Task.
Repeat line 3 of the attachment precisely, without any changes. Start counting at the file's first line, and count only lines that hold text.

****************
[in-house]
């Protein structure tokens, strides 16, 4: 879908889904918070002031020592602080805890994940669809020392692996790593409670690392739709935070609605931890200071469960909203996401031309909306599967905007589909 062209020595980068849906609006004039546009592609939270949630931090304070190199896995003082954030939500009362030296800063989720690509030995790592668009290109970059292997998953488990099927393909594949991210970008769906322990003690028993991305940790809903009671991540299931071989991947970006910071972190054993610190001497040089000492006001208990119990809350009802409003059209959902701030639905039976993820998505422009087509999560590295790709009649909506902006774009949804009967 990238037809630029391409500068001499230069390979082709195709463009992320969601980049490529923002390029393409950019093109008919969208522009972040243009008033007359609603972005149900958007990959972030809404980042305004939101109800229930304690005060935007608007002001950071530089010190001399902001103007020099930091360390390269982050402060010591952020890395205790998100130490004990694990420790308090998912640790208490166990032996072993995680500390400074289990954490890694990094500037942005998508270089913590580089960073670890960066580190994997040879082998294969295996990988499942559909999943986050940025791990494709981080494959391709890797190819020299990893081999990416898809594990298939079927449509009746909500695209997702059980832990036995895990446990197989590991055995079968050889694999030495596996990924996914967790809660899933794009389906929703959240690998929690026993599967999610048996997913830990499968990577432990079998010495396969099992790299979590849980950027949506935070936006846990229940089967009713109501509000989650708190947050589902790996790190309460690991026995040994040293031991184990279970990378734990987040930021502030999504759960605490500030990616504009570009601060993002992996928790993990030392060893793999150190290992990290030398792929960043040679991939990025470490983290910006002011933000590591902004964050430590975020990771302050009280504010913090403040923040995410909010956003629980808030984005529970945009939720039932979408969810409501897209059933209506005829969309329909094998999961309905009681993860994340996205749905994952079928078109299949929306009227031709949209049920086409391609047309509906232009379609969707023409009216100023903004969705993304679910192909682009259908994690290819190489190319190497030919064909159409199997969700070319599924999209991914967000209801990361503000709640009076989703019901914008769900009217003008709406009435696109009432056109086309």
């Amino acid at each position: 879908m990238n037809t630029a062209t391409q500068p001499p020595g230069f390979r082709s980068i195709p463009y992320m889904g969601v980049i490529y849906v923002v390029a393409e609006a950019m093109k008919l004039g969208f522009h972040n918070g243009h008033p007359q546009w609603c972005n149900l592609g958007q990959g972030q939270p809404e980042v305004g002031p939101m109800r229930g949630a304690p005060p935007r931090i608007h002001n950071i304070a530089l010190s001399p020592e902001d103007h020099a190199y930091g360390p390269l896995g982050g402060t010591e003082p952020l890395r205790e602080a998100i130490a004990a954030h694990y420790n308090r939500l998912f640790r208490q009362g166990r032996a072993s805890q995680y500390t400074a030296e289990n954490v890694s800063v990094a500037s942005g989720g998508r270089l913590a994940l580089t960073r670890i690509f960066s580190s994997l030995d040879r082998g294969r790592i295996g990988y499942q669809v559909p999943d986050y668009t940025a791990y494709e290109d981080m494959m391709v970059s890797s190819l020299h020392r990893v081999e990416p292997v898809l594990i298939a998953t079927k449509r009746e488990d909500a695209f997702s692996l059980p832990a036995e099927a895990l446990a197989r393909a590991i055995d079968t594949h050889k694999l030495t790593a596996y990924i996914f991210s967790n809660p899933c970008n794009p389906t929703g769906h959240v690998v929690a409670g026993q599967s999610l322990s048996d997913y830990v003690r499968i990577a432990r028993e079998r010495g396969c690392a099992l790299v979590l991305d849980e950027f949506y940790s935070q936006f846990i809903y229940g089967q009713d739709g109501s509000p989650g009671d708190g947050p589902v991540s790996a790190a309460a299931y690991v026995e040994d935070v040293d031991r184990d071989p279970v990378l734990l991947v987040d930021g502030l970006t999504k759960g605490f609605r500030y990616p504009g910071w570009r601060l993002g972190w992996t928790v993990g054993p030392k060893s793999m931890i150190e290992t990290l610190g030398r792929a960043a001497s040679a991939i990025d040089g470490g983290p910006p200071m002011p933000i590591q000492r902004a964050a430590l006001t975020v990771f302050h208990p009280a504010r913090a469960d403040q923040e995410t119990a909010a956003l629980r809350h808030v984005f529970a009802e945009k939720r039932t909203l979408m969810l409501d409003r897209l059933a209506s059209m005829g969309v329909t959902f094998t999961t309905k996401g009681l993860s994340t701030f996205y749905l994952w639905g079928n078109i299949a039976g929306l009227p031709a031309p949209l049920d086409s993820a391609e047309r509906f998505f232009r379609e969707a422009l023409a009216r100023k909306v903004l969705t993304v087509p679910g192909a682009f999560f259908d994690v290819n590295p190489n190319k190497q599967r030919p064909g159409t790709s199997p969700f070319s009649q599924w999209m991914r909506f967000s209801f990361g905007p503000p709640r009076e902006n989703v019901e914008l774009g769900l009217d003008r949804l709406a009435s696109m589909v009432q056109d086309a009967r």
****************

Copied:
């Amino acid at each position: 879908m990238n037809t630029a062209t391409q500068p001499p020595g230069f390979r082709s980068i195709p463009y992320m889904g969601v980049i490529y849906v923002v390029a393409e609006a950019m093109k008919l004039g969208f522009h972040n918070g243009h008033p007359q546009w609603c972005n149900l592609g958007q990959g972030q939270p809404e980042v305004g002031p939101m109800r229930g949630a304690p005060p935007r931090i608007h002001n950071i304070a530089l010190s001399p020592e902001d103007h020099a190199y930091g360390p390269l896995g982050g402060t010591e003082p952020l890395r205790e602080a998100i130490a004990a954030h694990y420790n308090r939500l998912f640790r208490q009362g166990r032996a072993s805890q995680y500390t400074a030296e289990n954490v890694s800063v990094a500037s942005g989720g998508r270089l913590a994940l580089t960073r670890i690509f960066s580190s994997l030995d040879r082998g294969r790592i295996g990988y499942q669809v559909p999943d986050y668009t940025a791990y494709e290109d981080m494959m391709v970059s890797s190819l020299h020392r990893v081999e990416p292997v898809l594990i298939a998953t079927k449509r009746e488990d909500a695209f997702s692996l059980p832990a036995e099927a895990l446990a197989r393909a590991i055995d079968t594949h050889k694999l030495t790593a596996y990924i996914f991210s967790n809660p899933c970008n794009p389906t929703g769906h959240v690998v929690a409670g026993q599967s999610l322990s048996d997913y830990v003690r499968i990577a432990r028993e079998r010495g396969c690392a099992l790299v979590l991305d849980e950027f949506y940790s935070q936006f846990i809903y229940g089967q009713d739709g109501s509000p989650g009671d708190g947050p589902v991540s790996a790190a309460a299931y690991v026995e040994d935070v040293d031991r184990d071989p279970v990378l734990l991947v987040d930021g502030l970006t999504k759960g605490f609605r500030y990616p504009g910071w570009r601060l993002g972190w992996t928790v993990g054993p030392k060893s793999m931890i150190e290992t990290l610190g030398r792929a960043a001497s040679a991939i990025d040089g470490g983290p910006p200071m002011p933000i590591q000492r902004a964050a430590l006001t975020v990771f302050h208990p009280a504010r913090a469960d403040q923040e995410t119990a909010a956003l629980r809350h808030v984005f529970a009802e945009k939720r039932t909203l979408m969810l409501d409003r897209l059933a209506s059209m005829g969309v329909t959902f094998t999961t309905k996401g009681l993860s994340t701030f996205y749905l994952w639905g079928n078109i299949a039976g929306l009227p031709a031309p949209l049920d086409s993820a391609e047309r509906f998505f232009r379609e969707a422009l023409a009216r100023k909306v903004l969705t993304v087509p679910g192909a682009f999560f259908d994690v290819n590295p190489n190319k190497q599967r030919p064909g159409t790709s199997p969700f070319s009649q599924w999209m991914r909506f967000s209801f990361g905007p503000p709640r009076e902006n989703v019901e914008l774009g769900l009217d003008r949804l709406a009435s696109m589909v009432q056109d086309a009967r």